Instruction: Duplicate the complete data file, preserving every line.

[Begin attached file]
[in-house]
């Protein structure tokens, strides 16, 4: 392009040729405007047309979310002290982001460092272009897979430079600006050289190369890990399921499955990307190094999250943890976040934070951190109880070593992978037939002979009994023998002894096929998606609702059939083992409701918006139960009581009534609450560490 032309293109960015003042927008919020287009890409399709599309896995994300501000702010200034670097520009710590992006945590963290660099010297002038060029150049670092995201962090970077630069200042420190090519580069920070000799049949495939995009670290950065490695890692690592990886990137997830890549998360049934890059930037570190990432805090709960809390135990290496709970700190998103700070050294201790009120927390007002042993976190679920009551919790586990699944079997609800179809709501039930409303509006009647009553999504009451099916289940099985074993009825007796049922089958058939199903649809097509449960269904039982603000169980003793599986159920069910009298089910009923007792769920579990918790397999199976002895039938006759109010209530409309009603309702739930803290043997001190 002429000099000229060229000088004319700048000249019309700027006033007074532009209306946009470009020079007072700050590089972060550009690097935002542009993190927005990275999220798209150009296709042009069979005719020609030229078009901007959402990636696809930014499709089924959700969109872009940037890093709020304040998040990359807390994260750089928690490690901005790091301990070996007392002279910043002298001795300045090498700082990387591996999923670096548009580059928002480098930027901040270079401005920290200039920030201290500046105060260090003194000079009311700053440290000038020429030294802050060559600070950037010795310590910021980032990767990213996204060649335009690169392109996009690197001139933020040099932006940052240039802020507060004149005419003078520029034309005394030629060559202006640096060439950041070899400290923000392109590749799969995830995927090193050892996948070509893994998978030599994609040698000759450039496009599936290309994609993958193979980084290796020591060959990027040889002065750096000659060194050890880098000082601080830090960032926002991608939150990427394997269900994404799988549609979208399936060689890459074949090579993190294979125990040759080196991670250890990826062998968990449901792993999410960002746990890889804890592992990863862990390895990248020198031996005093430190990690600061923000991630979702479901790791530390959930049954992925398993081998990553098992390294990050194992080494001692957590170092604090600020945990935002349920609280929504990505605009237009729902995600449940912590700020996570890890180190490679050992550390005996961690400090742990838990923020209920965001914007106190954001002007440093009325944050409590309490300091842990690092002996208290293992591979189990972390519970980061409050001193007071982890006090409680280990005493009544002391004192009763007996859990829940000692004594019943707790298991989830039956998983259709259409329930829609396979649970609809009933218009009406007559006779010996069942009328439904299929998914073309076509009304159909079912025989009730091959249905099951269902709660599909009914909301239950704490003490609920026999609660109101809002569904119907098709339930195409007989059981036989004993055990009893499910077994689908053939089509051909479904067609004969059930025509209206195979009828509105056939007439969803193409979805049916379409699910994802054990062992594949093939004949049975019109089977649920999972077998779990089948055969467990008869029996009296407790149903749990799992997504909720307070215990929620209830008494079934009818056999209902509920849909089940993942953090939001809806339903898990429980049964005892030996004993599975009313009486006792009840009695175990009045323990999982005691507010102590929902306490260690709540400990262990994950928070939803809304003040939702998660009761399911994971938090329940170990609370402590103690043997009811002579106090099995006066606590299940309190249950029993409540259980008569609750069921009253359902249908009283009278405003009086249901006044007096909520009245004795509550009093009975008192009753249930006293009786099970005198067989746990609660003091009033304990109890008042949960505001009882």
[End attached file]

[in-house]
């Protein structure tokens, strides 16, 4: 392009040729405007047309979310002290982001460092272009897979430079600006050289190369890990399921499955990307190094999250943890976040934070951190109880070593992978037939002979009994023998002894096929998606609702059939083992409701918006139960009581009534609450560490 032309293109960015003042927008919020287009890409399709599309896995994300501000702010200034670097520009710590992006945590963290660099010297002038060029150049670092995201962090970077630069200042420190090519580069920070000799049949495939995009670290950065490695890692690592990886990137997830890549998360049934890059930037570190990432805090709960809390135990290496709970700190998103700070050294201790009120927390007002042993976190679920009551919790586990699944079997609800179809709501039930409303509006009647009553999504009451099916289940099985074993009825007796049922089958058939199903649809097509449960269904039982603000169980003793599986159920069910009298089910009923007792769920579990918790397999199976002895039938006759109010209530409309009603309702739930803290043997001190 002429000099000229060229000088004319700048000249019309700027006033007074532009209306946009470009020079007072700050590089972060550009690097935002542009993190927005990275999220798209150009296709042009069979005719020609030229078009901007959402990636696809930014499709089924959700969109872009940037890093709020304040998040990359807390994260750089928690490690901005790091301990070996007392002279910043002298001795300045090498700082990387591996999923670096548009580059928002480098930027901040270079401005920290200039920030201290500046105060260090003194000079009311700053440290000038020429030294802050060559600070950037010795310590910021980032990767990213996204060649335009690169392109996009690197001139933020040099932006940052240039802020507060004149005419003078520029034309005394030629060559202006640096060439950041070899400290923000392109590749799969995830995927090193050892996948070509893994998978030599994609040698000759450039496009599936290309994609993958193979980084290796020591060959990027040889002065750096000659060194050890880098000082601080830090960032926002991608939150990427394997269900994404799988549609979208399936060689890459074949090579993190294979125990040759080196991670250890990826062998968990449901792993999410960002746990890889804890592992990863862990390895990248020198031996005093430190990690600061923000991630979702479901790791530390959930049954992925398993081998990553098992390294990050194992080494001692957590170092604090600020945990935002349920609280929504990505605009237009729902995600449940912590700020996570890890180190490679050992550390005996961690400090742990838990923020209920965001914007106190954001002007440093009325944050409590309490300091842990690092002996208290293992591979189990972390519970980061409050001193007071982890006090409680280990005493009544002391004192009763007996859990829940000692004594019943707790298991989830039956998983259709259409329930829609396979649970609809009933218009009406007559006779010996069942009328439904299929998914073309076509009304159909079912025989009730091959249905099951269902709660599909009914909301239950704490003490609920026999609660109101809002569904119907098709339930195409007989059981036989004993055990009893499910077994689908053939089509051909479904067609004969059930025509209206195979009828509105056939007439969803193409979805049916379409699910994802054990062992594949093939004949049975019109089977649920999972077998779990089948055969467990008869029996009296407790149903749990799992997504909720307070215990929620209830008494079934009818056999209902509920849909089940993942953090939001809806339903898990429980049964005892030996004993599975009313009486006792009840009695175990009045323990999982005691507010102590929902306490260690709540400990262990994950928070939803809304003040939702998660009761399911994971938090329940170990609370402590103690043997009811002579106090099995006066606590299940309190249950029993409540259980008569609750069921009253359902249908009283009278405003009086249901006044007096909520009245004795509550009093009975008192009753249930006293009786099970005198067989746990609660003091009033304990109890008042949960505001009882």